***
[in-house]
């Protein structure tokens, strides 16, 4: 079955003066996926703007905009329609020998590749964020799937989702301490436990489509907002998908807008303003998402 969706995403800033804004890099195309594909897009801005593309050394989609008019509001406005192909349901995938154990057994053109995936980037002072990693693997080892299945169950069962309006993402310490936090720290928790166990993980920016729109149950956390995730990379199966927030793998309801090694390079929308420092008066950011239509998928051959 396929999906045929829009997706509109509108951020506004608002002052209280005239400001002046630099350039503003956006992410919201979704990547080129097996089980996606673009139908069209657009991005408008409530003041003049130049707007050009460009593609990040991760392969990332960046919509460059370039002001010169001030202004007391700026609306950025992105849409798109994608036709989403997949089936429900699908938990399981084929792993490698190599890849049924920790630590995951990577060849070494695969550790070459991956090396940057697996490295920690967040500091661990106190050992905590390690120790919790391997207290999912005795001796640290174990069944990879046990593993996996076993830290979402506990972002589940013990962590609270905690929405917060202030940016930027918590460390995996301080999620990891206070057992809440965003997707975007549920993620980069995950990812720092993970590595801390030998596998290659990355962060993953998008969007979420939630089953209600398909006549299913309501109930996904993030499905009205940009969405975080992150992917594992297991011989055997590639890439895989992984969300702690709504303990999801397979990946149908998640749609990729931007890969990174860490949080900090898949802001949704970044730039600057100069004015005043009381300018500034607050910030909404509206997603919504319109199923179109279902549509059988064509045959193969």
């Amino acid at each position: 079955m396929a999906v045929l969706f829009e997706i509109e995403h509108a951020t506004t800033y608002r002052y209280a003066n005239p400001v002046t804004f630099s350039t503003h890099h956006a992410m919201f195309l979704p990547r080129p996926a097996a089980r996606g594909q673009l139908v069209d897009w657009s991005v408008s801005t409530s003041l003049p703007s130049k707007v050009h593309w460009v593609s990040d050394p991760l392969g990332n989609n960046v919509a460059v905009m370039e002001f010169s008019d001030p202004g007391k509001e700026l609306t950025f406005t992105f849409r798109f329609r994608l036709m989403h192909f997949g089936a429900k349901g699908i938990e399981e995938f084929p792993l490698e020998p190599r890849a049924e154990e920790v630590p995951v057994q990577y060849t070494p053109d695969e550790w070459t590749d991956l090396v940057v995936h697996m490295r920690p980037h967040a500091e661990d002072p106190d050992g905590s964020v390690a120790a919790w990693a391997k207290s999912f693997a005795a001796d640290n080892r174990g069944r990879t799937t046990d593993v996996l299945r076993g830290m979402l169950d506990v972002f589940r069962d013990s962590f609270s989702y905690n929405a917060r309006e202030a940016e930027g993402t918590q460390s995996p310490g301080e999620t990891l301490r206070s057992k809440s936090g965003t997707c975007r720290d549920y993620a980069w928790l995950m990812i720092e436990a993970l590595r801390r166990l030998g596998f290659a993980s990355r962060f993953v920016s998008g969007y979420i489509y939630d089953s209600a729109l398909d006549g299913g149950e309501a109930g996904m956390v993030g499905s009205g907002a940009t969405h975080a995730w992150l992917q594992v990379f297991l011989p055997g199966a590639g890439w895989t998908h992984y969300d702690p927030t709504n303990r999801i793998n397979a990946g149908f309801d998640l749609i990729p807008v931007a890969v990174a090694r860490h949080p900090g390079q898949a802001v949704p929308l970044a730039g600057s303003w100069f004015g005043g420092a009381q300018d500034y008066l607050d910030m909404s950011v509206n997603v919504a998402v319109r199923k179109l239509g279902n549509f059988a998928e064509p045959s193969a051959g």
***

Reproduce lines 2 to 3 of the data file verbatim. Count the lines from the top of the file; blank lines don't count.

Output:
């Protein structure tokens, strides 16, 4: 079955003066996926703007905009329609020998590749964020799937989702301490436990489509907002998908807008303003998402 969706995403800033804004890099195309594909897009801005593309050394989609008019509001406005192909349901995938154990057994053109995936980037002072990693693997080892299945169950069962309006993402310490936090720290928790166990993980920016729109149950956390995730990379199966927030793998309801090694390079929308420092008066950011239509998928051959 396929999906045929829009997706509109509108951020506004608002002052209280005239400001002046630099350039503003956006992410919201979704990547080129097996089980996606673009139908069209657009991005408008409530003041003049130049707007050009460009593609990040991760392969990332960046919509460059370039002001010169001030202004007391700026609306950025992105849409798109994608036709989403997949089936429900699908938990399981084929792993490698190599890849049924920790630590995951990577060849070494695969550790070459991956090396940057697996490295920690967040500091661990106190050992905590390690120790919790391997207290999912005795001796640290174990069944990879046990593993996996076993830290979402506990972002589940013990962590609270905690929405917060202030940016930027918590460390995996301080999620990891206070057992809440965003997707975007549920993620980069995950990812720092993970590595801390030998596998290659990355962060993953998008969007979420939630089953209600398909006549299913309501109930996904993030499905009205940009969405975080992150992917594992297991011989055997590639890439895989992984969300702690709504303990999801397979990946149908998640749609990729931007890969990174860490949080900090898949802001949704970044730039600057100069004015005043009381300018500034607050910030909404509206997603919504319109199923179109279902549509059988064509045959193969």
């Amino acid at each position: 079955m396929a999906v045929l969706f829009e997706i509109e995403h509108a951020t506004t800033y608002r002052y209280a003066n005239p400001v002046t804004f630099s350039t503003h890099h956006a992410m919201f195309l979704p990547r080129p996926a097996a089980r996606g594909q673009l139908v069209d897009w657009s991005v408008s801005t409530s003041l003049p703007s130049k707007v050009h593309w460009v593609s990040d050394p991760l392969g990332n989609n960046v919509a460059v905009m370039e002001f010169s008019d001030p202004g007391k509001e700026l609306t950025f406005t992105f849409r798109f329609r994608l036709m989403h192909f997949g089936a429900k349901g699908i938990e399981e995938f084929p792993l490698e020998p190599r890849a049924e154990e920790v630590p995951v057994q990577y060849t070494p053109d695969e550790w070459t590749d991956l090396v940057v995936h697996m490295r920690p980037h967040a500091e661990d002072p106190d050992g905590s964020v390690a120790a919790w990693a391997k207290s999912f693997a005795a001796d640290n080892r174990g069944r990879t799937t046990d593993v996996l299945r076993g830290m979402l169950d506990v972002f589940r069962d013990s962590f609270s989702y905690n929405a917060r309006e202030a940016e930027g993402t918590q460390s995996p310490g301080e999620t990891l301490r206070s057992k809440s936090g965003t997707c975007r720290d549920y993620a980069w928790l995950m990812i720092e436990a993970l590595r801390r166990l030998g596998f290659a993980s990355r962060f993953v920016s998008g969007y979420i489509y939630d089953s209600a729109l398909d006549g299913g149950e309501a109930g996904m956390v993030g499905s009205g907002a940009t969405h975080a995730w992150l992917q594992v990379f297991l011989p055997g199966a590639g890439w895989t998908h992984y969300d702690p927030t709504n303990r999801i793998n397979a990946g149908f309801d998640l749609i990729p807008v931007a890969v990174a090694r860490h949080p900090g390079q898949a802001v949704p929308l970044a730039g600057s303003w100069f004015g005043g420092a009381q300018d500034y008066l607050d910030m909404s950011v509206n997603v919504a998402v319109r199923k179109l239509g279902n549509f059988a998928e064509p045959s193969a051959g």